Given a real $n\times n$ matrix $A$, one can find the eigenvalues in $O\left(n^3\right)$ by using say, the $QR$ algorithm.
Now, what if we guess an eigenvalue $\lambda_0$, and we want to know if it's actually an eigenvalue of the matrix $A$? Intuitively, this should be significantly faster than actually finding all of the eigenvalues. We can of course check if $\lambda_0$ is actually an eigenvalue by calculating $\det(A-\lambda_0 I)$, but calculating the determinant is also $O\left(n^3\right)$.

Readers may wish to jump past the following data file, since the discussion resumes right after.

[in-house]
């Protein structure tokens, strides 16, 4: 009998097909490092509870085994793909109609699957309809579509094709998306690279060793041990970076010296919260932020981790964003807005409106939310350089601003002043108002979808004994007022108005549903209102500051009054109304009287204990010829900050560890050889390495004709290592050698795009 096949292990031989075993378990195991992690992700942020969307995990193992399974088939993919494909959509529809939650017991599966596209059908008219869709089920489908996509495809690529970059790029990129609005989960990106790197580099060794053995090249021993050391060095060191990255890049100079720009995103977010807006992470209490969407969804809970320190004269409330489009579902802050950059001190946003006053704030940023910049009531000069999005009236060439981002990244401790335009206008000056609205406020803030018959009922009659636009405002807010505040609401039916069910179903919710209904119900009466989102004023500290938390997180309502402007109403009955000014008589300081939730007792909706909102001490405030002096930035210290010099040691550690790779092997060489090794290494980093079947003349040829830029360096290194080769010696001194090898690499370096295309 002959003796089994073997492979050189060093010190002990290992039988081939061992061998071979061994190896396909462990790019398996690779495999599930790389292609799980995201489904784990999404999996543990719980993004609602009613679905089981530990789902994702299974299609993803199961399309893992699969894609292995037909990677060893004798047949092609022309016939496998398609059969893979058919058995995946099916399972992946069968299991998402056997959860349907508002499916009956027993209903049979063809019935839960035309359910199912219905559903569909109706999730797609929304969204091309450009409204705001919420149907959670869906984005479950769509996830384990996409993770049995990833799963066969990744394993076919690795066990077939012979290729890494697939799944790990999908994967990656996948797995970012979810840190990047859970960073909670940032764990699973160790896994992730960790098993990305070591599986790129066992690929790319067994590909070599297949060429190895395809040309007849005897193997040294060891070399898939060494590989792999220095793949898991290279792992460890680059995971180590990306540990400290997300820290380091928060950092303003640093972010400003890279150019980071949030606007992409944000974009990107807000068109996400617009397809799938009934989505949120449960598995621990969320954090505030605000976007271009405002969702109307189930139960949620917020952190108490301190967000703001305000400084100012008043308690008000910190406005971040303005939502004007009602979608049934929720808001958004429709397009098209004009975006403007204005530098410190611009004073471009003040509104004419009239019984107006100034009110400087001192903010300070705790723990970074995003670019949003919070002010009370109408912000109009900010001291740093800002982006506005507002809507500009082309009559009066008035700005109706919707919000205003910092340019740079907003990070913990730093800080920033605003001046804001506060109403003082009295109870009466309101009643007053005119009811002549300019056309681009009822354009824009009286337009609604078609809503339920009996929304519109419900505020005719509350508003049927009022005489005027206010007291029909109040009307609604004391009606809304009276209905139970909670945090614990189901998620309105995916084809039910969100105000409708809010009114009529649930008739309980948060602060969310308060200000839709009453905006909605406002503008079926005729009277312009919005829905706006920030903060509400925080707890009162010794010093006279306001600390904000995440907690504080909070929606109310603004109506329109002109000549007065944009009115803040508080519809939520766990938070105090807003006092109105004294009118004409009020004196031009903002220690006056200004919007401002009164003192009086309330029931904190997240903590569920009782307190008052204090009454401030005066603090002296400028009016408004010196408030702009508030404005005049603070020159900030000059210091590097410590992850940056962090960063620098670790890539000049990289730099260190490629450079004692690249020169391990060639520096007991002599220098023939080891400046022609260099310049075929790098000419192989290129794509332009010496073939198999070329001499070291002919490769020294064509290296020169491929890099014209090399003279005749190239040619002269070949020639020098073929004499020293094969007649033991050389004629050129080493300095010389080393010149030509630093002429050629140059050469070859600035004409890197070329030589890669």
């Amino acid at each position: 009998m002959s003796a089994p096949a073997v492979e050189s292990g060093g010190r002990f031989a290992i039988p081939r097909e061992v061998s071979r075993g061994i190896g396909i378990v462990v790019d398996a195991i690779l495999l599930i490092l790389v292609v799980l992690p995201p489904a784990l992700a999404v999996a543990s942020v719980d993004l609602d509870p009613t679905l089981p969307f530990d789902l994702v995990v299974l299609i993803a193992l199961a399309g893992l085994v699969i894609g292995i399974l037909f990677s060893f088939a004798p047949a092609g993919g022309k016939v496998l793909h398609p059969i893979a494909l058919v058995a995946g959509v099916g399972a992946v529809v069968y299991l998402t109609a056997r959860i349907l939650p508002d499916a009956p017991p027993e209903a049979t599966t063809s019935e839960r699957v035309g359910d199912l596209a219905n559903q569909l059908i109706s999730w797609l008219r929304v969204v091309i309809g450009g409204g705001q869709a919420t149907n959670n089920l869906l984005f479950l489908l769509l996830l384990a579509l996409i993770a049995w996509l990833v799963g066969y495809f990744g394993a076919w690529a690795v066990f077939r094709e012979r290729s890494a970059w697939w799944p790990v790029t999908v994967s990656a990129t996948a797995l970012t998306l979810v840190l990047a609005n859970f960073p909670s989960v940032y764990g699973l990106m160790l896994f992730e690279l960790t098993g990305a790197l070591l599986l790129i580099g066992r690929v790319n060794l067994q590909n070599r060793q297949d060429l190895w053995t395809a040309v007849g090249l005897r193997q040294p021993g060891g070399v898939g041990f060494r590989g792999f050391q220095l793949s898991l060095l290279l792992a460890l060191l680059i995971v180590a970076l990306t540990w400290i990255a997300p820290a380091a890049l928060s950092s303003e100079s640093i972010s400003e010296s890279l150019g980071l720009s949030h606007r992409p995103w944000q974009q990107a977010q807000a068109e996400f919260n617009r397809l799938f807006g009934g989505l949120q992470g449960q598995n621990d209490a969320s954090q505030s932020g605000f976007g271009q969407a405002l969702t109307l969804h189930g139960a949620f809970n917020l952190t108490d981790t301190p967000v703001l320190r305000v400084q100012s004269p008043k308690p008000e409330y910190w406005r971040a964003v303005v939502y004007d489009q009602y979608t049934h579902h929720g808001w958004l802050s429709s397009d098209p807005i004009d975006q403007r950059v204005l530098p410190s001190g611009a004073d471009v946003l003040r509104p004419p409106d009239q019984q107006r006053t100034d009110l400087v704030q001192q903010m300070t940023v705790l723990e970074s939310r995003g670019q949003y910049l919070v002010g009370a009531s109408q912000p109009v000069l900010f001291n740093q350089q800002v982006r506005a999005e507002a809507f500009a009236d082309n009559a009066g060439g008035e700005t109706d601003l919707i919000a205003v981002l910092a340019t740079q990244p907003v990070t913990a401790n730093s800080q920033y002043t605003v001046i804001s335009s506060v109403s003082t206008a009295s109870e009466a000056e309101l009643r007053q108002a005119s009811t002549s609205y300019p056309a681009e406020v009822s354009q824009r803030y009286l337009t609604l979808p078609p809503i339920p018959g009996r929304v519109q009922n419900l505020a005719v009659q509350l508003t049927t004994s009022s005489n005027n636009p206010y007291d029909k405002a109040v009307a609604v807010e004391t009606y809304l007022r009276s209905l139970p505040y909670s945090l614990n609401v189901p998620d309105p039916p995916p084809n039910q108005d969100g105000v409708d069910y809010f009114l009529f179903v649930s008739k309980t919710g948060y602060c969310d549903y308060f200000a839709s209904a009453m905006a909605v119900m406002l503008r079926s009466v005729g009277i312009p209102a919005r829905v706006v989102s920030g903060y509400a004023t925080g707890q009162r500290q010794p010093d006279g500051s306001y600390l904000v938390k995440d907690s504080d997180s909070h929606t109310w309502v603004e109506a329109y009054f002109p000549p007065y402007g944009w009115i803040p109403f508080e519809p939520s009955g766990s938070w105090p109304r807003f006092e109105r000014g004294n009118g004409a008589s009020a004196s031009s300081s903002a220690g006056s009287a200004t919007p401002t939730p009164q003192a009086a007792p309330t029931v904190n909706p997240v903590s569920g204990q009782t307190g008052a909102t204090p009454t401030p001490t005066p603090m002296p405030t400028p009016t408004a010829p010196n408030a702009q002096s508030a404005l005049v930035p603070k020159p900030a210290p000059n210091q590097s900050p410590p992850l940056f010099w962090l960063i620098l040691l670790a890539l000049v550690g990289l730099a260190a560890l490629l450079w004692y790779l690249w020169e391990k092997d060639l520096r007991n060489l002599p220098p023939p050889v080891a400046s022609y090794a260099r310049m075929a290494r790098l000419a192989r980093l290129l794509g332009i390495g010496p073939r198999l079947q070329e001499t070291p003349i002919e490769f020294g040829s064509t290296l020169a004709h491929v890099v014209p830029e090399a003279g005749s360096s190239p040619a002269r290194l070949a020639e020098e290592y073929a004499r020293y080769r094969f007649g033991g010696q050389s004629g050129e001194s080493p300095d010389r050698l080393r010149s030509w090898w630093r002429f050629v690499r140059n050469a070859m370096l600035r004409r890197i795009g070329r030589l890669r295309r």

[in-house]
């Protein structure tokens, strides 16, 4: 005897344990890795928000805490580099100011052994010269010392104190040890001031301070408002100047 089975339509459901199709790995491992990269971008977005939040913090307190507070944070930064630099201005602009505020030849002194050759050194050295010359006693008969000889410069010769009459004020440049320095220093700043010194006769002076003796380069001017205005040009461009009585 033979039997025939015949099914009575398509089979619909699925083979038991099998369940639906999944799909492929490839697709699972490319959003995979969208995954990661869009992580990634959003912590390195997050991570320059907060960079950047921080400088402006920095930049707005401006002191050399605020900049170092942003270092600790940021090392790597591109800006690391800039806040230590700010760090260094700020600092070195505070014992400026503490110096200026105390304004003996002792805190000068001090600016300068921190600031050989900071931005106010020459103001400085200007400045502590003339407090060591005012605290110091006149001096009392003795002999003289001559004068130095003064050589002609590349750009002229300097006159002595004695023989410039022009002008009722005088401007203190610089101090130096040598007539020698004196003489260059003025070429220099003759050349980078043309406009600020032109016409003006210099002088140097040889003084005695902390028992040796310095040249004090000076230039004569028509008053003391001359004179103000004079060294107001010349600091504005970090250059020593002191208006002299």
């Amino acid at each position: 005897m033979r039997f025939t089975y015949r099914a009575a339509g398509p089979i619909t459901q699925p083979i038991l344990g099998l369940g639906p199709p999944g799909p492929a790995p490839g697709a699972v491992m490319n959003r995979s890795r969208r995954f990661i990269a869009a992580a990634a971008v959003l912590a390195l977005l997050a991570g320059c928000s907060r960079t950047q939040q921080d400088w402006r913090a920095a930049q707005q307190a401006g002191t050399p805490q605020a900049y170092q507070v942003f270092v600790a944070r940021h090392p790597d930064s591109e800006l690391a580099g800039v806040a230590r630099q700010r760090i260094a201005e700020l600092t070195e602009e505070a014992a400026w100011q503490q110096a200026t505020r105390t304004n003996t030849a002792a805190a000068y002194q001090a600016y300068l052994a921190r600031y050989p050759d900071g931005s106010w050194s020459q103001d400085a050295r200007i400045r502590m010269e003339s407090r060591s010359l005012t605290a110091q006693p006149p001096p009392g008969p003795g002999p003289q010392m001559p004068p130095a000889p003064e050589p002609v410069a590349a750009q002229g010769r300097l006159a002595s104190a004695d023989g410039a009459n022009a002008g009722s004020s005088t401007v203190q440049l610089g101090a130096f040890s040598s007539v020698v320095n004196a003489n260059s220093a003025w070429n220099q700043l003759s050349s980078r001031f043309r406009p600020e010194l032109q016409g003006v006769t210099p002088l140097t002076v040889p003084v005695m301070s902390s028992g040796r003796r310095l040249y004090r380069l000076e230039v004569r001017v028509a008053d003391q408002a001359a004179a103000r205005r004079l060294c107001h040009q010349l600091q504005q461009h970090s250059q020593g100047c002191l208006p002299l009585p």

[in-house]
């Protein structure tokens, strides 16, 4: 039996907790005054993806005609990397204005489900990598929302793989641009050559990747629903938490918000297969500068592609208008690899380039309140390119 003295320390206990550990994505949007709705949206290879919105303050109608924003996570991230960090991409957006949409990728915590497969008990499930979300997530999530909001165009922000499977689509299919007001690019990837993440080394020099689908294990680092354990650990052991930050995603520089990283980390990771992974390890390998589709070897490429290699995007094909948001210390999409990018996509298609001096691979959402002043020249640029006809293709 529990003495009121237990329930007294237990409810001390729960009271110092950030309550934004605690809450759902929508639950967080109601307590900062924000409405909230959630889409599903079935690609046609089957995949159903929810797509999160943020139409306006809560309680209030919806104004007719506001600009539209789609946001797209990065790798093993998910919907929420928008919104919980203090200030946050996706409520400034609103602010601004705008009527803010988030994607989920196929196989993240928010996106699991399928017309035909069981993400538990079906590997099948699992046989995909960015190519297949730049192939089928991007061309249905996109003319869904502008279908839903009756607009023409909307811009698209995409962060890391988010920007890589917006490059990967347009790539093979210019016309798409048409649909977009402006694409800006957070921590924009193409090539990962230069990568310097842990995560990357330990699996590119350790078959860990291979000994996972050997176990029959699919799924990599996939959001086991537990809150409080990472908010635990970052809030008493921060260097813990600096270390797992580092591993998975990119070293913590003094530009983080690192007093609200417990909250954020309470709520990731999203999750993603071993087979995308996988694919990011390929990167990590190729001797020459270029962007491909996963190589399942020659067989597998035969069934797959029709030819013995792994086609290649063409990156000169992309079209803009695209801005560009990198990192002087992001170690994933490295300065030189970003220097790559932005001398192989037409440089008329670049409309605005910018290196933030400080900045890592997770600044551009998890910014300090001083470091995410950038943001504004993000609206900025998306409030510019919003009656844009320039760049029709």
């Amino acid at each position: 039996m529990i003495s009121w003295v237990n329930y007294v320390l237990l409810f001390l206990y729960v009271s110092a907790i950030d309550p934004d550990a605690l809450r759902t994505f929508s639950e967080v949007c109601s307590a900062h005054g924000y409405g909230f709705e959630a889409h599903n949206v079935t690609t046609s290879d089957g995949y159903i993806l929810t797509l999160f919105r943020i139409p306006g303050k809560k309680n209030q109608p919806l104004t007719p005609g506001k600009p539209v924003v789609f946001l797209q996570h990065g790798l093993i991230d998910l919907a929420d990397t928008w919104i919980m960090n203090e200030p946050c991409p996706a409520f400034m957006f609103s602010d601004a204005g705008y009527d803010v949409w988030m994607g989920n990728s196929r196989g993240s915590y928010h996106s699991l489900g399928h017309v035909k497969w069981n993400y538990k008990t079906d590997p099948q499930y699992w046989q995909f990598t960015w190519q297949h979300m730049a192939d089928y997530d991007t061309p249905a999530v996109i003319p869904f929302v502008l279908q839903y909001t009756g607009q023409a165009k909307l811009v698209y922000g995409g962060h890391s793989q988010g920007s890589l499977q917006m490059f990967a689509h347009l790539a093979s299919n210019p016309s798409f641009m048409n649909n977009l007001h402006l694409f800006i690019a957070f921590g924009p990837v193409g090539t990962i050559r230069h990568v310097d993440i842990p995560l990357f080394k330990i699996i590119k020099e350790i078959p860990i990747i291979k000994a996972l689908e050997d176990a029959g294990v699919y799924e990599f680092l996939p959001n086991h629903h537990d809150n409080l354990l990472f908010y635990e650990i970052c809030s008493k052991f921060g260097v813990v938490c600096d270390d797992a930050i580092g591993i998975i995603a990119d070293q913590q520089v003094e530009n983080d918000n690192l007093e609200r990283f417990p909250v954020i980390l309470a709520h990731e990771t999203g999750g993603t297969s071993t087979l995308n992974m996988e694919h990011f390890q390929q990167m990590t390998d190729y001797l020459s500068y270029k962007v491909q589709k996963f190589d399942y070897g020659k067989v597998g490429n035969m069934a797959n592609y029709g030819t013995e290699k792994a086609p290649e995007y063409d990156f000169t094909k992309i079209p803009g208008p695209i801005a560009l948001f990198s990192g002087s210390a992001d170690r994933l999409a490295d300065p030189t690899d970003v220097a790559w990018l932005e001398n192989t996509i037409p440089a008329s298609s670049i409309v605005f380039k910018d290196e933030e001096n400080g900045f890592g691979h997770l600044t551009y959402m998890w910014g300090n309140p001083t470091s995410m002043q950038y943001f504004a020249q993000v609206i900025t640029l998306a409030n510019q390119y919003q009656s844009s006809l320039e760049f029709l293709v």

Is there a faster than $O\left(n^3\right)$ method for testing the "eigenvaluedness" of a specific number $\lambda_0$, without solving for the rest of the $\lambda_i$'s? Can one prove there isn't?
Does it help if $A$ is orthogonal, symmetric or has other special (non triangular) form?
Bounty goes to whoever shows either of the following:
- A method of checking a possible eigenvalue in less than $O(n^3)$.
- A proof or sufficiently convincing heuristic argument that no such method exists.